Another day, there was a quarrel between Baily and Buasaheb. Buasaheb wanted to know who had given Baily tea and bread without his permission. It was a petty matter and Buasaheb stirred up a storm unnecessarily. Baba severely took him to task over it, and Buasaheb apologized for being overzealous.
After Buasaheb acknowledged his mistake, Baba ordered him to place his head on Baily’s feet, which he did. But this did not pacify Baily who wished to be transferred to Rustom’s department in the ashram. While permitting it, Baba remarked to him, “If despite Buasaheb’s apology your heart has not forgiven him, then you have no heart.” This, in turn, made Baily apologize. )
In 1928, in night, Baba would rest in Buasaheb’s old room on the south side of the Water Tank on the hill. It was a small room built between the two large halls of the water reservoir. On 13th December, 1928, Baba began spending His nights in the underground crypt on the hill again.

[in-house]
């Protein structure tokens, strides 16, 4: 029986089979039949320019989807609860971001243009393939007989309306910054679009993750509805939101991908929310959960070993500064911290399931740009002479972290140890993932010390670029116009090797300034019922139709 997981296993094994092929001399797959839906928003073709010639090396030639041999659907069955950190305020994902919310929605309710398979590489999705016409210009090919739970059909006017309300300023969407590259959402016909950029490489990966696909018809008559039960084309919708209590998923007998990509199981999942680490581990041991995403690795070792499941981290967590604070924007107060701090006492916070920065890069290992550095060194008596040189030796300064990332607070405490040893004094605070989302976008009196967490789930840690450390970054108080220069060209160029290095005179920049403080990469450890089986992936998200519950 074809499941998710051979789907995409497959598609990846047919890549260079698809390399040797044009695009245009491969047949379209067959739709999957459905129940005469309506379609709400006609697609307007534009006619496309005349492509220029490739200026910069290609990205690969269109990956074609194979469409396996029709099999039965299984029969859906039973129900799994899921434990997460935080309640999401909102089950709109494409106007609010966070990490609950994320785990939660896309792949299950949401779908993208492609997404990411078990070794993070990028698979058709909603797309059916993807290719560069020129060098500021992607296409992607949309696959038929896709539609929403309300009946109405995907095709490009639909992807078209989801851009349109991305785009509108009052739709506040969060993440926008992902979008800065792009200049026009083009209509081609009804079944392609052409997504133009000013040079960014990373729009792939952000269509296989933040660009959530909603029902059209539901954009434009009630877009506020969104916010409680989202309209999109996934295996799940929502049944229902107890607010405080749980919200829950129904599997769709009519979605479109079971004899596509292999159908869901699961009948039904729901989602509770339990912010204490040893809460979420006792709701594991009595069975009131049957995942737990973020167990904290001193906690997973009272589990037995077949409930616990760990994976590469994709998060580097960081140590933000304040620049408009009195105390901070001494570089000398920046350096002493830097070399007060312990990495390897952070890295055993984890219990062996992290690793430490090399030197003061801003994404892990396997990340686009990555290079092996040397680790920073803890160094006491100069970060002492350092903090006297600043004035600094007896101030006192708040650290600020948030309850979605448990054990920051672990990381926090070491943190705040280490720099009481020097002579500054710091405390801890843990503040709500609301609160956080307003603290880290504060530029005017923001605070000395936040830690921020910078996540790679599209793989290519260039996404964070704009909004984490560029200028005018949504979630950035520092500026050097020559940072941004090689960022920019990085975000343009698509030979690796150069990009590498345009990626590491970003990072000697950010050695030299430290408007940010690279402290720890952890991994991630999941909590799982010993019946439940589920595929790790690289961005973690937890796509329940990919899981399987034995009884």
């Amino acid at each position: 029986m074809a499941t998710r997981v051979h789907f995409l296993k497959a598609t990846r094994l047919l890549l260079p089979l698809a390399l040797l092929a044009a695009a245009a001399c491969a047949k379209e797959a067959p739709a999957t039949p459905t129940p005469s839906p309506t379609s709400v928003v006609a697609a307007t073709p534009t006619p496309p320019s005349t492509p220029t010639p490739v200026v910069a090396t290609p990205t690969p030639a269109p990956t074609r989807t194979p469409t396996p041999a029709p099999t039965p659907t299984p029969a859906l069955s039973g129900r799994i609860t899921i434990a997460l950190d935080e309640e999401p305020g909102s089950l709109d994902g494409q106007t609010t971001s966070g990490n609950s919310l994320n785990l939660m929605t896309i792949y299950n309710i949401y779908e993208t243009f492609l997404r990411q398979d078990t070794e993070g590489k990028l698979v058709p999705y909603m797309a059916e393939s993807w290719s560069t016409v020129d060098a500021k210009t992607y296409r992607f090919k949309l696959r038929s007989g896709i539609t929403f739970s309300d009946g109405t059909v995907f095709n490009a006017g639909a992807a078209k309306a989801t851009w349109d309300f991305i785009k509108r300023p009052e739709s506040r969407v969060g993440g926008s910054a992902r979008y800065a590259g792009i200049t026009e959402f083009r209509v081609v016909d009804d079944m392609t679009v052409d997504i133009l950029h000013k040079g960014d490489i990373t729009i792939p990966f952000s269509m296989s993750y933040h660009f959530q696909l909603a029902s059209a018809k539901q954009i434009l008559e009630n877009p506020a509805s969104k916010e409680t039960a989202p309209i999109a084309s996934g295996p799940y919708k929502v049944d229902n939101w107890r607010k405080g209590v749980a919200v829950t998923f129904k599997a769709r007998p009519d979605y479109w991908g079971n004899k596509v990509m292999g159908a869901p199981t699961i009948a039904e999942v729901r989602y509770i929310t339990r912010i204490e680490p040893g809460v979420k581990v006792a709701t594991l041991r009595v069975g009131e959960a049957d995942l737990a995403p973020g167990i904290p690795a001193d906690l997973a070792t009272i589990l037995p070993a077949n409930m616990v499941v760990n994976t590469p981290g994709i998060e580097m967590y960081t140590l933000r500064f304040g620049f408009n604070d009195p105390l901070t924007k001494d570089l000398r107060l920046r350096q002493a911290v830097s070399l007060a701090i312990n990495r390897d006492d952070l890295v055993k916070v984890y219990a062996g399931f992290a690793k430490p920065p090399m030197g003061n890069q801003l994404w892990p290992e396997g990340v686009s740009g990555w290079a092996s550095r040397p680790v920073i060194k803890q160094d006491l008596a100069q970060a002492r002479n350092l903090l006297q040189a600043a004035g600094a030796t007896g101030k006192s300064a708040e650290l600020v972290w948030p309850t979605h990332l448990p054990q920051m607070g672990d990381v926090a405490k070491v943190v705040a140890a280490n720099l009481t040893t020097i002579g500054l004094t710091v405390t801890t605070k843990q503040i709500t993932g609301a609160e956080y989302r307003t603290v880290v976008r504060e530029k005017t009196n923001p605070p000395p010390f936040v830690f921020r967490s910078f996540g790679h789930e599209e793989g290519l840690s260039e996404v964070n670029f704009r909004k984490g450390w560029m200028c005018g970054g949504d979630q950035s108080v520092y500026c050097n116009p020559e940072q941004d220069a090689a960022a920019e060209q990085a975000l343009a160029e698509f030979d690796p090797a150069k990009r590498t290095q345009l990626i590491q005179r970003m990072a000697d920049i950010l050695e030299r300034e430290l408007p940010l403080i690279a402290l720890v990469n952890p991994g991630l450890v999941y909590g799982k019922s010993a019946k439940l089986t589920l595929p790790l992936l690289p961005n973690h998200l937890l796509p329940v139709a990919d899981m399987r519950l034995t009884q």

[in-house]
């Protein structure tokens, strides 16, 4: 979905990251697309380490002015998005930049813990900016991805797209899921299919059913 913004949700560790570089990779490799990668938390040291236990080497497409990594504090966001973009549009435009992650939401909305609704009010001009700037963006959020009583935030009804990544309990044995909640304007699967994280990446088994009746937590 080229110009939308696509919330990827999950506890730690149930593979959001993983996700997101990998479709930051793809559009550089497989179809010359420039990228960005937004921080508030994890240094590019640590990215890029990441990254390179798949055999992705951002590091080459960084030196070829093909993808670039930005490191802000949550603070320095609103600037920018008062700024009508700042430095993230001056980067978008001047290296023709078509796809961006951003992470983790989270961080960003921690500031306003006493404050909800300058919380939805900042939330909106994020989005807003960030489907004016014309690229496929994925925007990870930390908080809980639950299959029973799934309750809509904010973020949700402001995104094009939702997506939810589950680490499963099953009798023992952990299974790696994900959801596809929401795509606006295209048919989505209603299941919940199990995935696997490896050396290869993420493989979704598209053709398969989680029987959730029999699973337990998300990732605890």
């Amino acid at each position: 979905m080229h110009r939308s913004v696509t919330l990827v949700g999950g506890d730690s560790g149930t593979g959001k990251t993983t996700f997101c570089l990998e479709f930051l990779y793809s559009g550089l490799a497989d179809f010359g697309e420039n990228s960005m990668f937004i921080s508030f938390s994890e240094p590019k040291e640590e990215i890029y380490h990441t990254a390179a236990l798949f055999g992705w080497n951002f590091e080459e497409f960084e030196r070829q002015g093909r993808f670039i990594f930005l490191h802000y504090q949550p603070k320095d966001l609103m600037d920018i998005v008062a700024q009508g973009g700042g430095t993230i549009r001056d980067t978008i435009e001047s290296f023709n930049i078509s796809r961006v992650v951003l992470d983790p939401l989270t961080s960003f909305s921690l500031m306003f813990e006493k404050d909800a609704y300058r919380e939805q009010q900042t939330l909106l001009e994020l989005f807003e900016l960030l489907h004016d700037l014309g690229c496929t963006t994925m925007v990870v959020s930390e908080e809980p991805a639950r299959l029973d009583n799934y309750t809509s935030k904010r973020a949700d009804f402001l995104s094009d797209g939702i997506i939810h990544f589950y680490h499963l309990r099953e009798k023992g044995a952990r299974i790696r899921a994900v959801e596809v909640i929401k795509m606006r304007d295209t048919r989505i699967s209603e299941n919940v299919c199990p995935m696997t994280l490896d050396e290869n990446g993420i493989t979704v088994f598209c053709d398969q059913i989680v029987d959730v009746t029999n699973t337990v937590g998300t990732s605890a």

In the morning at six o’clock, Baba returned to Meherabad with the boys in a motor trolley. Buasaheb and Gustadji followed in the bullock cart, which the group had brought with them to haul their beddings and other necessities. On the way back, the cart overturned; Buasaheb was saved from harm, though Gustadji received minor injuries.
In 1929, Baba returned to Harvan the morning with Buasaheb and the boys to settle the details of going into seclusion there. Baba planned to leave the houseboat and go to Harvan the following day. He discussed what the mandali’s food and living arrangements would be while he was in seclusion. At one point, Baba remarked, “Leaving Venice tomorrow, we will go to Palestine.”